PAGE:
There is no way I would wanna fix initial issue from this moment! 🙂

That’s how it looks like:

Right mouse button emulation (click to view animation)

 

Scrolling (click to view animation)

 

I’ve updated my openSUSE 11.3 to 11.4 version! It’s awesome!!!

The last time I’ve tried to update 11.2 to 11.3 I failed and had to perform a clean installation, but this time it was Ok. Maybe because this time I’ve added new repos for additional software before updating, not just basic official repos. This update saved a great deal of time – I don’t need to set up the environment and install needed software.

openSUSE 11.3 was more stable than 11.2 so I accepted it’s performances issues (it worked little bit slower than Window7, which I have in dual boot, and some programs stuck from time to time). I don’t know what was the reason for these minor issues. Now with 11.4 these issues are gone!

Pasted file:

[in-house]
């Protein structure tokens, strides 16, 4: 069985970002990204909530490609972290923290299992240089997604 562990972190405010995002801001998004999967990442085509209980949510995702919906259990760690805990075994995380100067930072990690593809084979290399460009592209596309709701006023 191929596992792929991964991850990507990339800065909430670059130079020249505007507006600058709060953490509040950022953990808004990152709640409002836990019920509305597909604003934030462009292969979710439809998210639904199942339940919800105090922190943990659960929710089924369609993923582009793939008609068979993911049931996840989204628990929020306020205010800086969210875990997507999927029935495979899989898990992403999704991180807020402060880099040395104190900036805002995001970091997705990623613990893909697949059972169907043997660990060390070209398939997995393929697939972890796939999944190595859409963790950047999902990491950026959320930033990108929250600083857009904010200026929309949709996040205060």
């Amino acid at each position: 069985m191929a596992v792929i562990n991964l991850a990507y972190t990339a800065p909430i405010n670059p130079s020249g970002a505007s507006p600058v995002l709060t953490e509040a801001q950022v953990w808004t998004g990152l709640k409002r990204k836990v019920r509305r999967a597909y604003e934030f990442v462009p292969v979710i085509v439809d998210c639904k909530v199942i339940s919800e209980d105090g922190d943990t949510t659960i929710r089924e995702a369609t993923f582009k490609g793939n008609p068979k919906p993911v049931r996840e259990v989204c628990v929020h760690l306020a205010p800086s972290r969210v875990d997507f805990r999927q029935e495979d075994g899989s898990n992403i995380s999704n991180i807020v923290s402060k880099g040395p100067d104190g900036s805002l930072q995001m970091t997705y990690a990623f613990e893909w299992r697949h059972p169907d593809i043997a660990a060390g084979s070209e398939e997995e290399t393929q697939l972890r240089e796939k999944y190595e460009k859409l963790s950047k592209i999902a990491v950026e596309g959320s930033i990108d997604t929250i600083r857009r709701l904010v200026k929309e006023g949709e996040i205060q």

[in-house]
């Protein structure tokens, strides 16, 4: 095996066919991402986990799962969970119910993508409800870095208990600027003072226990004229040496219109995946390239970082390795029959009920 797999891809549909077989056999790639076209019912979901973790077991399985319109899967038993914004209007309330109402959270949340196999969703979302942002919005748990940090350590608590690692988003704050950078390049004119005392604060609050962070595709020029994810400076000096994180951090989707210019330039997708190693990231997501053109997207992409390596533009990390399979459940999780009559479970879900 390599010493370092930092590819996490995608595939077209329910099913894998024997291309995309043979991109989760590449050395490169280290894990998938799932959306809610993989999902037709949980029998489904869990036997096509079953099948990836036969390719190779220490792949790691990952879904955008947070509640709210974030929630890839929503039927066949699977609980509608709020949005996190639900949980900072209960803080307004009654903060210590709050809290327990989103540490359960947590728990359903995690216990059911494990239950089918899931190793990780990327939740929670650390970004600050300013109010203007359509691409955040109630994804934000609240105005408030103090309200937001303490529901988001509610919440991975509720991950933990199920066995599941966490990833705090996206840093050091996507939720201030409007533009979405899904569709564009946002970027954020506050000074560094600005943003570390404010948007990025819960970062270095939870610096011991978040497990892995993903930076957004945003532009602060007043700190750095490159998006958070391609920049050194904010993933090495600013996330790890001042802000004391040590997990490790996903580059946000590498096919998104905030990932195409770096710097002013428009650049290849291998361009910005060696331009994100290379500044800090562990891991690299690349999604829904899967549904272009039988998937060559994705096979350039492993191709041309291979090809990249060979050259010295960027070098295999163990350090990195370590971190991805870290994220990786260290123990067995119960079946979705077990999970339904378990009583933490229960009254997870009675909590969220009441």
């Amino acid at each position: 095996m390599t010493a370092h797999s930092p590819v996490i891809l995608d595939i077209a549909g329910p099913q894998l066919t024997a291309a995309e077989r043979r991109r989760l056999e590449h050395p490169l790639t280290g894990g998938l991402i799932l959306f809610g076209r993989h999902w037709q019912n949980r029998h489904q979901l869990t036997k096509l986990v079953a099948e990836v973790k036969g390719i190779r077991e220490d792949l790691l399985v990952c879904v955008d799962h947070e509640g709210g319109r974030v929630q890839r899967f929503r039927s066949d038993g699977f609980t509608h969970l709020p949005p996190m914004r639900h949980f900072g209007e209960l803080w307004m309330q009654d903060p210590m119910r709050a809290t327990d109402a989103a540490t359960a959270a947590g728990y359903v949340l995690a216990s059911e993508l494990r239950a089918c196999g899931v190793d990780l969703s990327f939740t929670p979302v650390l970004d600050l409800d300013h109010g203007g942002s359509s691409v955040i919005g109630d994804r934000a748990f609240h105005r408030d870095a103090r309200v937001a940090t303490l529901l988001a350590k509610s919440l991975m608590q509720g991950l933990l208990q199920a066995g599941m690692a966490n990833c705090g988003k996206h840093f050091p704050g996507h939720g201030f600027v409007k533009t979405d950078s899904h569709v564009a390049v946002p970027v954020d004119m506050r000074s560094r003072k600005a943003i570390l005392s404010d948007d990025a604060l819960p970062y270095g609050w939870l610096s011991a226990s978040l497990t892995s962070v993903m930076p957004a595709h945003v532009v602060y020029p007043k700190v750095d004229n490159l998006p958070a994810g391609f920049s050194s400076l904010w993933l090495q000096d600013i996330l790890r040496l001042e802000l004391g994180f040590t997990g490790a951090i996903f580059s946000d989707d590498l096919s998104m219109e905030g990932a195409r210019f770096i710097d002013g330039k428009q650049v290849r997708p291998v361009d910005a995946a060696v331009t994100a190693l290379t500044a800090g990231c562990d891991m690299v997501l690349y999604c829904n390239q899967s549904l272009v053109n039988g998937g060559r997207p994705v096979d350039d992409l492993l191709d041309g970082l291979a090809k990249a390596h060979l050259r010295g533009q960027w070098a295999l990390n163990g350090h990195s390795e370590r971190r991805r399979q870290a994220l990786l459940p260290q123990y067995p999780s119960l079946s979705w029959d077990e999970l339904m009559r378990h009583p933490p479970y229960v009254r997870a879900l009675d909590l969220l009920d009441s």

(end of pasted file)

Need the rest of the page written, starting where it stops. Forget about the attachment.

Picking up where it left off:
Of course there are some minor problems after update. PulseAudio is a default audio driver and as always it’s a crap –  I can’t stand so terrible sound. Disabling it didn’t help so I deleted PulseAudio completely. Sound is Ok now. The second problem is broken VLC-player. I’ve reinstalled it several times but still every time I’m trying to open something it crashes with the segmentation fault and telling something about my locale (which I decided to change from RU to US before updating). This is not a tragedy, because M-Player works just fine. G-mail plasmoid started to work properly only after it was deleted and reinstalled. Amarok’s play-lists were broken. Other issues aren’t noticed so far.